The Scriptural case for marriage between one man and one woman, using the plain and perspicuous teachings and examples across the entirety of the Old and New Testaments, couldn’t be clearer and has been well covered by other submissions. To claim that Scripture (or Christ himself, such as in Matthew 19:4-6 or Mark 10:7-9) teaches otherwise is to embark on a journey of disingenuous eisegesis rather than a hermeneutically sound exegesis of the text. That is, one has to ignore the original intended meaning in order to force upon the text a progressive modern bias or understanding of marriage and sexuality completely foreign to the authors’ intent. This form of interpretation provides for no boundaries and will almost certainly lead to heresy.

In addition to the sheer weight of Scripture we must also consider the tradition of the Church since its inception, including within the Anglican tradition (namely the Book of Common Prayer). Nowhere in the history of Christianity, from the Apostles to the Fathers of the Church and onwards until the present day, do we find any support for homosexuality or “marriage” of anyone other than a man and woman, nor do we find any biblical interpretation in tradition that supports such a notion. On the contrary, we find that the tradition, as passed down from the Apostles and preserved in the Church, rejects unlawful marriages. Eusebius of Caesarea, as just one clear example, states:

“[H]aving forbidden all unlawful marriage, and all unseemly practice, and the union of women with women and men with men, he [God] adds: ‘Do not defile yourselves with any of these things; for in all these things the nations were defiled, which I will drive out before you. And the land was polluted, and I have recompensed [their] iniquity upon it, and the land is grieved with them that dwell upon it’ [Lev. 18:24–25]” (Proof of the Gospel 4:10 [A.D. 319])

When weighing the evidence in Scripture and tradition, it becomes clear that to be true to reason is to reject homosexual unions as being part of God’s plan for human sexuality, marriage and the family. By natural law the sexual act between same-sex persons is disordered and cannot lead to the creation of the family or the will of God for humanity to “be fruitful and multiply.” As stated by St. Thomas Aquinas:

“It is evident that, in accord with natural order, the union of the sexes among animals is ordered towards conception. From this it follows that every sexual intercourse that cannot lead to conception is opposed to man’s animal nature.” (Super Epistolam B. Pauli ad Romanos, Cap. 1, Lec. 8)

Also, reason does not support the notion that doctrinal declarations can be decided upon by popular opinion. The Church was never intended to be ruled as a democracy, with God’s eternal will being decided upon—or worse yet, His revelation reneged—by popular vote. It shouldn’t be up to me or any other layperson to decide what is and what isn’t God’s revealed truth. The fact that I have to write this letter to defend one of the most fundamental doctrines of the Church as made clear by Scripture, tradition and reason is disheartening to say the least.

In saying all these things it is important to remember that a Christian should not have to compromise complete and unconditional love for all persons no matter their sexual attractions while upholding the eternal truth of marriage. Some may feel that not affirming same-sex attraction is akin to denying a person the love of God and the reality that they are created in His image. Nothing could be further from the truth! As we are told, “…God demonstrates his own love for us in this: While we were still sinners, Christ died for us” (Romans 5:8).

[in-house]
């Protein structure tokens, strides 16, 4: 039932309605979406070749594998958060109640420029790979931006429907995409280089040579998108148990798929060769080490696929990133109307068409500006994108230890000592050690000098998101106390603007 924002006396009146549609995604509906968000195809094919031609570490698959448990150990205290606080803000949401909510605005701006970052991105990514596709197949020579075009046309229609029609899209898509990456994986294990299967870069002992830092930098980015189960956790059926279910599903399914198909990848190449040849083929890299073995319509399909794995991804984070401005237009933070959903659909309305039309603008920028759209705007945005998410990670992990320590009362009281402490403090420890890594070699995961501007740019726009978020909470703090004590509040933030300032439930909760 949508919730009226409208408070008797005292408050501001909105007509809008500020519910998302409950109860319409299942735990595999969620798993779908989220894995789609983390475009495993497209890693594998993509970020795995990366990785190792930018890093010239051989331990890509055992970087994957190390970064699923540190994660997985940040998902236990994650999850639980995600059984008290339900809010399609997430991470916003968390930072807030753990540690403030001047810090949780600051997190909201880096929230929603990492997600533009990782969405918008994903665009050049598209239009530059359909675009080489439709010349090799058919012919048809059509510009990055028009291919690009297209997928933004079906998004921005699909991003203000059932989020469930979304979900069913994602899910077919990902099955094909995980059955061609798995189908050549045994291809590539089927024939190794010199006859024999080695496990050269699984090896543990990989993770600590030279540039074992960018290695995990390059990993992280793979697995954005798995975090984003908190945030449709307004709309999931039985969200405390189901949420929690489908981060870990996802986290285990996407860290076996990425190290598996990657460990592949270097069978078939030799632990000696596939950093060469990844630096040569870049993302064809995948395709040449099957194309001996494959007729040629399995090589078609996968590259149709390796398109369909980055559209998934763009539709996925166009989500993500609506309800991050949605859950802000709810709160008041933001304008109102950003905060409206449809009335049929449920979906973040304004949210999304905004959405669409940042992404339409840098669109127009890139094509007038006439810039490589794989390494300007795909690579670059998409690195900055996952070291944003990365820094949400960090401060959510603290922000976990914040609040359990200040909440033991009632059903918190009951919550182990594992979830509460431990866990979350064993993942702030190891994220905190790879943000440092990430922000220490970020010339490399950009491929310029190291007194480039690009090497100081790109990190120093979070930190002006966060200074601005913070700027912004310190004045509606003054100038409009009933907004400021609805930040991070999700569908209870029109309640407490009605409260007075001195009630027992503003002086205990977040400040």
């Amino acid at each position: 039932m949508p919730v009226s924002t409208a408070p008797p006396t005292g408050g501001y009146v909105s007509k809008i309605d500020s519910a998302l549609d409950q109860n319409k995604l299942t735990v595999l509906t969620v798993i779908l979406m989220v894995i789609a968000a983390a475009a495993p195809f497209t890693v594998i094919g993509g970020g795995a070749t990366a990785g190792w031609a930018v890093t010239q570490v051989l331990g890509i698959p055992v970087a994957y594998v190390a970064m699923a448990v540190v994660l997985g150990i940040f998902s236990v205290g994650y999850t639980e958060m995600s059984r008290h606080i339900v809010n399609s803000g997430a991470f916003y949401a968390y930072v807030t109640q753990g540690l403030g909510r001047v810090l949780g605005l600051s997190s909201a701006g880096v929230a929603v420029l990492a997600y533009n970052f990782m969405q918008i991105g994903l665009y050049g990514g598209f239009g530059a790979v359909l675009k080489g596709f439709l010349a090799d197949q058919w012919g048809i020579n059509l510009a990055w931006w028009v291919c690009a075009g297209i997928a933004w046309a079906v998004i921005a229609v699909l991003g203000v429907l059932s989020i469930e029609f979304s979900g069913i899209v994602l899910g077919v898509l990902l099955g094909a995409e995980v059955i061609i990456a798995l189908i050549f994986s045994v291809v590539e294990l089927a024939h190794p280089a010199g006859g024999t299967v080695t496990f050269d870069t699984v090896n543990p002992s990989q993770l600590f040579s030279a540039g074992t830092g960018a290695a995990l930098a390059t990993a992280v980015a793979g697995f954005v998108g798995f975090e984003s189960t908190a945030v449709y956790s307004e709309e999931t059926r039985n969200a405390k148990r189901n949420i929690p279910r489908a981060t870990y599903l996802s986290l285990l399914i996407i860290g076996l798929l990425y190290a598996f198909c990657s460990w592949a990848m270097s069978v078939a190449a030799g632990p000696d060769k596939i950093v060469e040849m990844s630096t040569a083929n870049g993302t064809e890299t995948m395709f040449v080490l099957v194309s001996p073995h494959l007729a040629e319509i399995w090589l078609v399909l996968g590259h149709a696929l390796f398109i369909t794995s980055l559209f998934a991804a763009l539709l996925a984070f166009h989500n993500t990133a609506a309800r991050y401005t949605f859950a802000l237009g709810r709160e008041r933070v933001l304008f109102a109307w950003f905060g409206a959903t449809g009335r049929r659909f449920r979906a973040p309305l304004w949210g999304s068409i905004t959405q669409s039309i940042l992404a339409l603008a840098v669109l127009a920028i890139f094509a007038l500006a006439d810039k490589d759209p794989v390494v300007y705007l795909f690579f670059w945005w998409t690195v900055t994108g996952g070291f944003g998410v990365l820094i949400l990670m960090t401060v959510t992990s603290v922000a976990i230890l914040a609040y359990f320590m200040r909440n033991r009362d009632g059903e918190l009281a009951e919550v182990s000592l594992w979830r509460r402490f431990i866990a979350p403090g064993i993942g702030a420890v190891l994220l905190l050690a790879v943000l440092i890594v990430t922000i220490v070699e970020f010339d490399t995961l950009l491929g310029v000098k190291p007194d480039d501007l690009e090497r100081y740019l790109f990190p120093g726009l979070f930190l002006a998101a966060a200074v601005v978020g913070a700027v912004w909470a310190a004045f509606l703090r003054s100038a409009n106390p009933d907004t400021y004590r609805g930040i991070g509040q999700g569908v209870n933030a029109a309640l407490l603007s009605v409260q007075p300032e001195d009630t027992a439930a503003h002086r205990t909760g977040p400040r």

We have all inherited sinful natures and must take up the cross of discipleship (Matthew 16:24). For each of us that path is different, but all of us—whether we hold same-sex attractions or not—are called either to celibacy or marriage. There are good Christian men and women with same-sex attractions who have chosen both of these things and are experiencing the grace and blessing of God. None of us Christians were called to an easy existence where every moral shortcoming—whether innately derived or externally provoked—should be affirmed as being in God’s plan for how we should conduct ourselves. Rather, “[b]lessed are those who hunger and thirst for righteousness, for they will be filled” (Matthew 5:6).

As a married young man, I have begun to learn the reality of marriage as a sacred covenant of love that shouldn’t be defined merely by sexual attraction. Marriage is ultimately a path to holiness, an opportunity for us to learn the meaning of true love and sacrifice towards our spouse, and God-willing, our children, in the same way Christ displayed for His Church. In the same way, celibacy can also be a path to holiness and a way to dedicate oneself to serving God and others.

I must be honest and say, not as a threat but as an act in accordance with my conscience, that should this change be made to the Marriage Canon I will no longer in good conscience be able to remain faithful to God while at the same time submit to, and place my trust in, the authority of the Anglican Church.

I hope and pray that as you consider all these things you will be led by the Holy Spirit into all truth.

Prayerfully submitted,

Josh Brown

Manila Cathedral Wedding

Divorce and Remarriage